JUnit 4 error: reference to assertEquals is ambiguous

Published by under Java,JUnit,Testing

This is a somewhat confusing compilation failure that sometimes happen when you write unit tests using JUnit 4. This is an example code snippet that produces this error (result.getValue() returns an Integer object):

assertEquals(12345, result.getValue());

And when you try to compile your project it produces a compilation error like this:

/projects/myapp/src/test/java/org/myapp/[88,8] reference to assertEquals is ambiguous, both method assertEquals(double,double) in org.junit.Assert and method assertEquals(java.lang.Object,java.lang.Object) in org.junit.Assert match

Since JUnit offer several methods that are very similar the compiler can not always determine which one to use. In our case we have the number 12345 which is an int and result.getValue() which is an Integer. You’d think that the compiler could figure out to convert the number 12345 to an Integer object which would give us a match on “assertEquals(java.lang.Object, java.lang.Object) method, but instead it throws the above error.

The reason for this is that Java uses best match to try to determine the method that will require the least conversion of the parameters. In this case one method requires boxing, and the other method would require un-boxing. Both of these methods have equal priority and that’s why there is ambiguity since none of the methods are more specific than the other.

The solution is to help the compiler determine what it need to do. We can do that using this:

assertEquals(12345, (int) result.getValue());

or this:

assertEquals((Integer)12345, result.getValue());

to resolve this problem. The second solution that converts 12345 to an Integer object is most likely the better once since Java will auto-box a null value to the number 0 which may not be the correct behavior for the class you’re testing.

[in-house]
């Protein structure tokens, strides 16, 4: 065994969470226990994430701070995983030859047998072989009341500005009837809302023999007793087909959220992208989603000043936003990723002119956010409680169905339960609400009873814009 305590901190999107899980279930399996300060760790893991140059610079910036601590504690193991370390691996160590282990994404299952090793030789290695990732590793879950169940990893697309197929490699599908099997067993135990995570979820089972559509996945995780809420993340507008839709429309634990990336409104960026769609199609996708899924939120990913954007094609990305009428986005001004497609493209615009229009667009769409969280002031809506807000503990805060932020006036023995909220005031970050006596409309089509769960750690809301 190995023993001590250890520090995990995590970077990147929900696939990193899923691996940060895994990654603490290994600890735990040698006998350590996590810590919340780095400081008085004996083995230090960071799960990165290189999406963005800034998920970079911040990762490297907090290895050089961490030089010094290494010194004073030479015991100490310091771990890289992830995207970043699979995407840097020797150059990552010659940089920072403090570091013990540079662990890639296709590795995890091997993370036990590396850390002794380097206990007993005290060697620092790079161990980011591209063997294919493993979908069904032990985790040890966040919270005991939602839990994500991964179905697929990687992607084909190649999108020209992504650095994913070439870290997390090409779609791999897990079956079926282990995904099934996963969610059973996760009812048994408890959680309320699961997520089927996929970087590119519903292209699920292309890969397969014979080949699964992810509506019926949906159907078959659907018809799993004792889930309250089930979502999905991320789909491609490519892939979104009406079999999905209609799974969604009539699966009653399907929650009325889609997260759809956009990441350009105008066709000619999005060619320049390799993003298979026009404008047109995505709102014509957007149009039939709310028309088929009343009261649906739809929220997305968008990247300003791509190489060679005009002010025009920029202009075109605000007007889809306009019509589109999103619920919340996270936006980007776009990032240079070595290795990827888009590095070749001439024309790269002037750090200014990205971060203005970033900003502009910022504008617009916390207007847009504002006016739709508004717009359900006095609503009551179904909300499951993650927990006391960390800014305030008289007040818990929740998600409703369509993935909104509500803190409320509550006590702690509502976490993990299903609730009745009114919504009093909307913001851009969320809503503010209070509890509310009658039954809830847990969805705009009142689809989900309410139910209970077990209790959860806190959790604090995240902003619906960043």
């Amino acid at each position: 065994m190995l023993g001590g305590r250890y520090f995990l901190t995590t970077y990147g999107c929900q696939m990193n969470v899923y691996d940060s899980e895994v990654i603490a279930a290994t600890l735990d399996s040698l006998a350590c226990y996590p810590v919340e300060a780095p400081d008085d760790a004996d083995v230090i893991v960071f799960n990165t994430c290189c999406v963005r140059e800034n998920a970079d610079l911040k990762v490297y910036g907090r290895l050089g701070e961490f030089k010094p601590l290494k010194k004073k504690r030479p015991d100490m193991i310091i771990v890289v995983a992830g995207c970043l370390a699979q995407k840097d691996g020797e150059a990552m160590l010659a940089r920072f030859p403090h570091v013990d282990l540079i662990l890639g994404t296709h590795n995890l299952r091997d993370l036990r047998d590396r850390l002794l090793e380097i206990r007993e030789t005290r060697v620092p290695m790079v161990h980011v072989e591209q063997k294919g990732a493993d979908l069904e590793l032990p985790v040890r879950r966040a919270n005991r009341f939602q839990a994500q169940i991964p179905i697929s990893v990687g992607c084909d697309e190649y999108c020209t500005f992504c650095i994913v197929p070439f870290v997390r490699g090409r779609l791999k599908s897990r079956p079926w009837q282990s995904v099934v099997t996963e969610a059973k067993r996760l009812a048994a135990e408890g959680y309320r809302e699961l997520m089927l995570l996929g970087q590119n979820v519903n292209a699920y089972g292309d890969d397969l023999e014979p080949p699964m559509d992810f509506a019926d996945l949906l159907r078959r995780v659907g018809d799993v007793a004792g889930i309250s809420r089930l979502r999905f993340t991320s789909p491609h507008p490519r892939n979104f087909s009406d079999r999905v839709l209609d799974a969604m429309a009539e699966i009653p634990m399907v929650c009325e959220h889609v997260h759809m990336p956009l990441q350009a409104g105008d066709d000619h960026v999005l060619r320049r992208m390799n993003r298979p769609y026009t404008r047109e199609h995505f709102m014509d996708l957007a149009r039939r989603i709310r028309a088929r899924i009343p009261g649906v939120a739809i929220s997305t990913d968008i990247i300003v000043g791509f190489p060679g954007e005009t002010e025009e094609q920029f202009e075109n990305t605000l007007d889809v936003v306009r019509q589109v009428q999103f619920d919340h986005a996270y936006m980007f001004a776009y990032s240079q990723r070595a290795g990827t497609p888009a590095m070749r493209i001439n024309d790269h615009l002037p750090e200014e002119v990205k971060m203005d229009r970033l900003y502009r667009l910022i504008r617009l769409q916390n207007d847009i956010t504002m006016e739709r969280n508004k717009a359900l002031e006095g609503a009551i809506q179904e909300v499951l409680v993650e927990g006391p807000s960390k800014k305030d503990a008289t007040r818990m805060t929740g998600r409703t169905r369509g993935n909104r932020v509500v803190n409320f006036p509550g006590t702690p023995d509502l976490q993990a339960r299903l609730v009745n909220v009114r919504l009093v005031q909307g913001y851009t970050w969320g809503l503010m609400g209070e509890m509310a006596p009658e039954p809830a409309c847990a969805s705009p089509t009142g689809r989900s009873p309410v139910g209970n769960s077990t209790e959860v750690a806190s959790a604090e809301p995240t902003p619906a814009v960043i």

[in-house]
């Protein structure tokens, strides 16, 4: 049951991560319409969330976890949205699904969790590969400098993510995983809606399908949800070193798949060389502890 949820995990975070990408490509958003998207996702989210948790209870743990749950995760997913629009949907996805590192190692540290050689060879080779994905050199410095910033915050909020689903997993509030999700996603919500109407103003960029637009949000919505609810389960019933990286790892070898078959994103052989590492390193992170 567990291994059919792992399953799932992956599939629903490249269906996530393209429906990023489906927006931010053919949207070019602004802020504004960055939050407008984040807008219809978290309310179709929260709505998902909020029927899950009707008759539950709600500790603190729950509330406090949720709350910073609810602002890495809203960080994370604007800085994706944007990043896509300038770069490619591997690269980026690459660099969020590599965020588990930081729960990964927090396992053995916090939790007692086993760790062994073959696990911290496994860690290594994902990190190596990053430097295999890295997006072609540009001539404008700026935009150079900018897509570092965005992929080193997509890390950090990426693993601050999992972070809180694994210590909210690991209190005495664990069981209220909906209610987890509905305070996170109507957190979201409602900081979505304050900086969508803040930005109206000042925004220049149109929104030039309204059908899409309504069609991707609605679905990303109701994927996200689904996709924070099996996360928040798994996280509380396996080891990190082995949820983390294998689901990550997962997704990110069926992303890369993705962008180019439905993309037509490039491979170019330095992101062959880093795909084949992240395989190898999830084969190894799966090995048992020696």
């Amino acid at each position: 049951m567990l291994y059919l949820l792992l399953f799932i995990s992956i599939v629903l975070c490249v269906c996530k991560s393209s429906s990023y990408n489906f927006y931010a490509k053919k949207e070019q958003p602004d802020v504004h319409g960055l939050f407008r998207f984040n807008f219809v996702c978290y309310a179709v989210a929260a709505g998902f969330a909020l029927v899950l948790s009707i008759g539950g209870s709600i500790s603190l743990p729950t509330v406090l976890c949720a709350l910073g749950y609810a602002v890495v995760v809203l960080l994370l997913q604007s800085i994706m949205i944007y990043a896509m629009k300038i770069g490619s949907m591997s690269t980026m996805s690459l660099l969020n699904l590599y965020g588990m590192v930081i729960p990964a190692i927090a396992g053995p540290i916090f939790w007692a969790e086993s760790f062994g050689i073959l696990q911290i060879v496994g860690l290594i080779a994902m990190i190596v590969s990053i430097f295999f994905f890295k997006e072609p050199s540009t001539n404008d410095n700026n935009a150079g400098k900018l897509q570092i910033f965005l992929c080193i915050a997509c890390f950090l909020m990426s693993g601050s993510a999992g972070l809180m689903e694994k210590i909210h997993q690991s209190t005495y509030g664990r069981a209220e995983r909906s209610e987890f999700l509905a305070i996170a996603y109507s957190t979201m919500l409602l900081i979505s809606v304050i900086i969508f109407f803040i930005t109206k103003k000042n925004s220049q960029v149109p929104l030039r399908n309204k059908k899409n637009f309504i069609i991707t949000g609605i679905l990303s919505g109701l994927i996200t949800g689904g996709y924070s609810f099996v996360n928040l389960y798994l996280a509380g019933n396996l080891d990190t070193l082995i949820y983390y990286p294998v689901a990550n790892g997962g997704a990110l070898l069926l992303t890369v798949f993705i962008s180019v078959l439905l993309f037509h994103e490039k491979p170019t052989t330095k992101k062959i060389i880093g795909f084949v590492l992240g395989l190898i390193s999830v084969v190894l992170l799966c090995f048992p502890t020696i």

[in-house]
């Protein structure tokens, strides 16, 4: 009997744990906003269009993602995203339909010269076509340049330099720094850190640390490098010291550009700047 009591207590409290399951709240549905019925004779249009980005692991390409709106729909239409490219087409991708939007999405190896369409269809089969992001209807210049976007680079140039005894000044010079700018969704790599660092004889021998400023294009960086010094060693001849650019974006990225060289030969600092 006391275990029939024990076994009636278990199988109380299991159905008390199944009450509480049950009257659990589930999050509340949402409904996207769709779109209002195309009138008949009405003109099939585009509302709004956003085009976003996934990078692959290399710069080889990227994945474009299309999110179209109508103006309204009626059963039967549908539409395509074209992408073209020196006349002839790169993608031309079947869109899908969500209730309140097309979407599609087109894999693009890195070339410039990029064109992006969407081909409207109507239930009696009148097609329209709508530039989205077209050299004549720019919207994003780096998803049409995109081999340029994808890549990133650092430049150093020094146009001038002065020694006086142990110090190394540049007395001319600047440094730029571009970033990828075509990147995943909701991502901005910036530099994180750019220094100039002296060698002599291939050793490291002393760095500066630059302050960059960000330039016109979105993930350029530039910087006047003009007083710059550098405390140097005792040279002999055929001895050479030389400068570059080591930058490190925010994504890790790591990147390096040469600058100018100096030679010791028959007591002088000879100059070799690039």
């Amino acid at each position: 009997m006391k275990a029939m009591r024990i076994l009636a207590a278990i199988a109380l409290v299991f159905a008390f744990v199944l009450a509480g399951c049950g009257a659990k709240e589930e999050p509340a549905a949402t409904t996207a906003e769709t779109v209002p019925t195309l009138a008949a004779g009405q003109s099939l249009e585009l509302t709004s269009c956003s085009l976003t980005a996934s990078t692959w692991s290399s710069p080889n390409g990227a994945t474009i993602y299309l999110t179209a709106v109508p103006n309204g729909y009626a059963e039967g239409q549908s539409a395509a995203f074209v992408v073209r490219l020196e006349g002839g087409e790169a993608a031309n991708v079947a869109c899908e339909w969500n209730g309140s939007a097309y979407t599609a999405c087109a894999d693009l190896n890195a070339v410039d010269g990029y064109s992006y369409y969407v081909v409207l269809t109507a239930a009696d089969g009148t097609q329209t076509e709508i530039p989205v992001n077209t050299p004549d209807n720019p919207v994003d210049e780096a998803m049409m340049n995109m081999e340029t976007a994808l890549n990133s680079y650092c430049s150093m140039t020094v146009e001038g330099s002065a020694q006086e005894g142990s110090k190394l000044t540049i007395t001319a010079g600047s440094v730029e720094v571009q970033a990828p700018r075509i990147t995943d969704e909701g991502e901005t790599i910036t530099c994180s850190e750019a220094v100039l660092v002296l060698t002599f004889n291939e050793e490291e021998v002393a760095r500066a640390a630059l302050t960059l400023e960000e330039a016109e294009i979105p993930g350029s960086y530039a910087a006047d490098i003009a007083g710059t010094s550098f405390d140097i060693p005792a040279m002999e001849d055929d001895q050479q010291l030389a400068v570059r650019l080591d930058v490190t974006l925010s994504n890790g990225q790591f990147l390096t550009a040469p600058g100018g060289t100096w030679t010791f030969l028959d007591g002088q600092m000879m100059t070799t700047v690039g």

4 responses so far

Aug 26 2009

Spring XML and defining end of line characters in a bean property

Published by under Java,Spring,XML

If you need to define and end of line character (EOL) like n in your Spring XML files in a bean property you can’t do this

<bean id="some-bean-id" class="some-class">
    <property name="my-property-name" value="n"/>

This simply wont work. You’ll end up with a backslash followed by the letter n. What you have to do is to use an escape character like this

<bean id="some-bean-id">
    <property name="my-property-name" value="&#10;"/>

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Aug 26 2009

Maven, Log4j and javax.jms

Published by under Java,Logging,Maven

Log4j version 1.2.15 added features which has new dependencies on sun and javax packages. When you try to build your project using Maven and log4j 1.2.15 you will see this:

[INFO] Unable to find resource 'com.sun.jmx:jmxri:jar:1.2.1' in repository central (
[INFO] Unable to find resource 'com.sun.jdmk:jmxtools:jar:1.2.1' in repository central (
[INFO] Unable to find resource 'javax.jms:jms:jar:1.1' in repository central (

These packages are not in the Maven repositories due to licensing issues. There are two simple solutions to this problem. You can either modify your pom.xml file to use the previous version of log4j (log4j 1.2.14) which doesn’t depend on the JMX and JMS packages:


Or you can exclude the dependencies with the caveat that some of the lo4gj appenders  that depend on these packages wont be available

        These packages are not in the Maven repository
        If you do this certain log4j appenders will not be available